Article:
The first sets of regressions consider the role of the exchange rates and other variables in moving industry labor market variables across pooled groups of industries. In addition to pooling across the full sample of manufacturing industries, we compare industry responses in High versus Low Markup industry groups. Specifically, this sample of industries is split according to the median level of average price-over-cost markup across the group of manufacturing industries.
The second set of regressions are for individual industries. While industry-specific regressions are ultimately what one would want, they each have too few observations to fully stand on their own merits. Here For each industry we will show the effects of exchange rates on it’s employment, hours, wages, and overtime activity.
Pooled Industry Regressions.
The estimated results from equations (13a) and (13b) are reported in Tables 1 and 2. Table 1 reports the estimated coefficients from using total industry wages, total hours employed, and total industry employment. For each dependent variable we report the results from pooling the full sample of manufacturing industries and from splitting the sample between high and low markup industry markups.
The specifications also include as regressors a set of industry dummies, the interest rate, the price of oil, the annual value of GDP, and the lagged values of our measure of employment for each industry. All variables other than lagged employment are expressed in log differences (except for the interest rate which is just in percentage differences). We allow for industry specific speeds of adjustment to shocks by letting the coefficient on lagged industry employment be industry specific (not reported).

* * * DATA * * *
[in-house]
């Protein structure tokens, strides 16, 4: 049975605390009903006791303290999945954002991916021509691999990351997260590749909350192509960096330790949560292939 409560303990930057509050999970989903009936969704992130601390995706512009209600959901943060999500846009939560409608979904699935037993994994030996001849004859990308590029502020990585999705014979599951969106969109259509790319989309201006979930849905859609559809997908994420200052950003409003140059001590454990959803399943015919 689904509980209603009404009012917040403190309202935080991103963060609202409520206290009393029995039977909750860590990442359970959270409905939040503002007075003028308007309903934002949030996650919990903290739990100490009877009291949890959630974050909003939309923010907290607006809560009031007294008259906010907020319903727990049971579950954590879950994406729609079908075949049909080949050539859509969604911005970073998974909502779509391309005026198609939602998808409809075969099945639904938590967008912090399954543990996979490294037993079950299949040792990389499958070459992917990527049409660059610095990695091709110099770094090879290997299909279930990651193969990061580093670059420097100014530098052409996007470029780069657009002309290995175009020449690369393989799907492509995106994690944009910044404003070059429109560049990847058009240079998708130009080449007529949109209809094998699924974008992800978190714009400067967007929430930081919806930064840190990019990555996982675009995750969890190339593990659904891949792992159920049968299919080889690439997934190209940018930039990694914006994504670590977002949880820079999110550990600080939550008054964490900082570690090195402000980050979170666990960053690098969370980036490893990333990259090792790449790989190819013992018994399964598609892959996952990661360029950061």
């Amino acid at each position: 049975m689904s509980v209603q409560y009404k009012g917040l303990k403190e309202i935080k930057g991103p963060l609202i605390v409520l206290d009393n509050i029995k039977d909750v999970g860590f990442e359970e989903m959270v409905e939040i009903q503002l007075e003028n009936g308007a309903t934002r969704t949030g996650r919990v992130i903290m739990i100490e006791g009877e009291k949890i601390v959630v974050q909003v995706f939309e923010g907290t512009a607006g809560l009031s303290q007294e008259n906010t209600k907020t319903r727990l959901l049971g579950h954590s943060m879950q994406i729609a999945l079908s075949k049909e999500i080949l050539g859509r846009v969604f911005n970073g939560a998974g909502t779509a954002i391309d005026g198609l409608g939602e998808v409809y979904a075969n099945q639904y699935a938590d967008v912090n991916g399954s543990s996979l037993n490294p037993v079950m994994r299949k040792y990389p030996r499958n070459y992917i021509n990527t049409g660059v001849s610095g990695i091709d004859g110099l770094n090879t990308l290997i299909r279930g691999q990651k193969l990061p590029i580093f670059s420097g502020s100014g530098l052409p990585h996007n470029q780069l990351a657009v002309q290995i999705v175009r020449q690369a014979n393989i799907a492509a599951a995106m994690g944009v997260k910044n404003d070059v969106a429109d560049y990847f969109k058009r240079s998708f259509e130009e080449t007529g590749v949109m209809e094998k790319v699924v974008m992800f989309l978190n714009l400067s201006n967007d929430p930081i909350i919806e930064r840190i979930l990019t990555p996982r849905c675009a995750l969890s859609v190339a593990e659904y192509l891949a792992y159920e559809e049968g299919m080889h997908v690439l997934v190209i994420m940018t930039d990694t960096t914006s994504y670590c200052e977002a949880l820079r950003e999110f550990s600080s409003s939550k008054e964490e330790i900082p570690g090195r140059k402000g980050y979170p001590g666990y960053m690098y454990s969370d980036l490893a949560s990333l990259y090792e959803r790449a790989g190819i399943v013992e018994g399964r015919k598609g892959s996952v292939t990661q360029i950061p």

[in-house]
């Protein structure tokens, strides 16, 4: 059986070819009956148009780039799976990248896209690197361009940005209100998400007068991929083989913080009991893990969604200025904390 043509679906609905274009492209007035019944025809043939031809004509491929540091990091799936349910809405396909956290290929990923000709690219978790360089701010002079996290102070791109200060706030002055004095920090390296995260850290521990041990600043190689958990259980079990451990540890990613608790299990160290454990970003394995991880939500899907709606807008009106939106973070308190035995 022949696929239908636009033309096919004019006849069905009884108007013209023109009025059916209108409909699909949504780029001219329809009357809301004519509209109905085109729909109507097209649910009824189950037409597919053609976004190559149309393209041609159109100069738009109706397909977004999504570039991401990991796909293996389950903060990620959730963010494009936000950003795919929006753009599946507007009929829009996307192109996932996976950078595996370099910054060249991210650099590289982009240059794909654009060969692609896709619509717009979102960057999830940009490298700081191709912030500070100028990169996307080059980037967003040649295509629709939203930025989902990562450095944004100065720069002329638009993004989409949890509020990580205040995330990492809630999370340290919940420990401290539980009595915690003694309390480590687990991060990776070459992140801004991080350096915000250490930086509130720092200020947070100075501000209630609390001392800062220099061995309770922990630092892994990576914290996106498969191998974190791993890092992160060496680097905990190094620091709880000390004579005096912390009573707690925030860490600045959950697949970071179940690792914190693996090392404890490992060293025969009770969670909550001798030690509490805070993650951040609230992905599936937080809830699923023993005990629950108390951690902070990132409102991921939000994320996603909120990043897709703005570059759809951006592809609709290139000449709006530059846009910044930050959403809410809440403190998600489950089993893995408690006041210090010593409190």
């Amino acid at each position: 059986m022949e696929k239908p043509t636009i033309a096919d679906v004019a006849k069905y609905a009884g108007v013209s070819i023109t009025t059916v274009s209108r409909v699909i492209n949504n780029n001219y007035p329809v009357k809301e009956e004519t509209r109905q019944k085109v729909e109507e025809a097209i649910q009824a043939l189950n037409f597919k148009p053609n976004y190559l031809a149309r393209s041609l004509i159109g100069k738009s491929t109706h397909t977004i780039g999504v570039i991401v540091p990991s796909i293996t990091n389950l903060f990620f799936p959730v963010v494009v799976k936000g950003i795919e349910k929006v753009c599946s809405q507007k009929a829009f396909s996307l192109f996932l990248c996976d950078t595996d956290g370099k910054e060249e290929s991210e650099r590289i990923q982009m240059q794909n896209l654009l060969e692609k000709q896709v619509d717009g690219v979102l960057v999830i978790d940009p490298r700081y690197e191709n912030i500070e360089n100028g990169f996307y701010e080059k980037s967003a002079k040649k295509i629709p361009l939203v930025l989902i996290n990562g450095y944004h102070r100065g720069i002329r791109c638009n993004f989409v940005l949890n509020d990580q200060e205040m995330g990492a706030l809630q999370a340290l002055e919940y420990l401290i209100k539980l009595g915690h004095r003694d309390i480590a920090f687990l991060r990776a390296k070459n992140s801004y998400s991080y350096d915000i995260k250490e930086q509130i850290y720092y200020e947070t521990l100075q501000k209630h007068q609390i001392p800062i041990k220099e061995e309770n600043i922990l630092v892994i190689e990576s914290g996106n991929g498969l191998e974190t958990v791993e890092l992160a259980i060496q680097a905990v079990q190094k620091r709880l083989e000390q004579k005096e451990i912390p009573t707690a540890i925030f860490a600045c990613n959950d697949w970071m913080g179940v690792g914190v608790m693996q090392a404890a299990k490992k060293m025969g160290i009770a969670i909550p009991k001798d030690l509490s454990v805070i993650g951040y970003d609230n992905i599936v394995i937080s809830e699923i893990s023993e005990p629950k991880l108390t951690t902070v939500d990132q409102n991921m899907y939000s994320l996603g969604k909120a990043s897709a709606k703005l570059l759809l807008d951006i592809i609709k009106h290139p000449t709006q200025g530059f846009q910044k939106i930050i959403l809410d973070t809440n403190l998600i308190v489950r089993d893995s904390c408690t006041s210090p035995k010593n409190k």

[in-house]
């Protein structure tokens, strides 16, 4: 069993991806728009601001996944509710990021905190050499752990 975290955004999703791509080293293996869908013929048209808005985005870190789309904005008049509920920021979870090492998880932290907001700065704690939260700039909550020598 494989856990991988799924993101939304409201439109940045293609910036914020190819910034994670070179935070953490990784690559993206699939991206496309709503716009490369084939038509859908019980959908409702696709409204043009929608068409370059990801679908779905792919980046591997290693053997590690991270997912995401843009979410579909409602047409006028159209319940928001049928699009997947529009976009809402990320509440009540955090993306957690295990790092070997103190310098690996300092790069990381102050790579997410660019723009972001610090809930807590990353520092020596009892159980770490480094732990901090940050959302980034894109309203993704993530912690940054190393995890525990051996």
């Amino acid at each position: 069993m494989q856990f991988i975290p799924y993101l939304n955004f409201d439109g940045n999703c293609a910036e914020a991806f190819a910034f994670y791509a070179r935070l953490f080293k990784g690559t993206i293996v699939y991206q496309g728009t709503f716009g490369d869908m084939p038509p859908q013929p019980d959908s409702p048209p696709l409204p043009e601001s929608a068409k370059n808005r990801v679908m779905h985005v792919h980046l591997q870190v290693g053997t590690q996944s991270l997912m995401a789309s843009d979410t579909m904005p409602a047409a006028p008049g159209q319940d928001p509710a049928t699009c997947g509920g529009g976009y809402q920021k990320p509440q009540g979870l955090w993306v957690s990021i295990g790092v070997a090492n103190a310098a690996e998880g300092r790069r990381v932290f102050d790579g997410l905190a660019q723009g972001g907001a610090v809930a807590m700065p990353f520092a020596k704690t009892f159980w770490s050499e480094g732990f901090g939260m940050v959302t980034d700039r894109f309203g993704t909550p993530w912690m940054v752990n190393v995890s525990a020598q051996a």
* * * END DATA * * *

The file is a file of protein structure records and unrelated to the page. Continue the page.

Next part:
Table 2 reports the estimated coefficients from analogous regressions using as the dependent variable the measures of industry overtime wage and overtime employment. These regressions are similar in format to those of Table 1 with two notable exceptions. First, we assume that since changes in the amount of overtime activity is a short-run, temporary practice, it is not subject to the same adjustment costs as changes in permanent employment.
Therefore, we estimate a static model instead of a partial-adjustment model in the overtime regressions. This implies that changing the size of the labor force through (limited) use of overtime has no cost other than the corresponding wage. We then drop from the estimation the lagged level of industry employment as a regressor. Second, since the model is static the amount of overtime activity is independent of whether a given exchange rate shock is permanent or temporary. We use actual (not just permanent) movements in exchange rates as the right-hand-side regressor.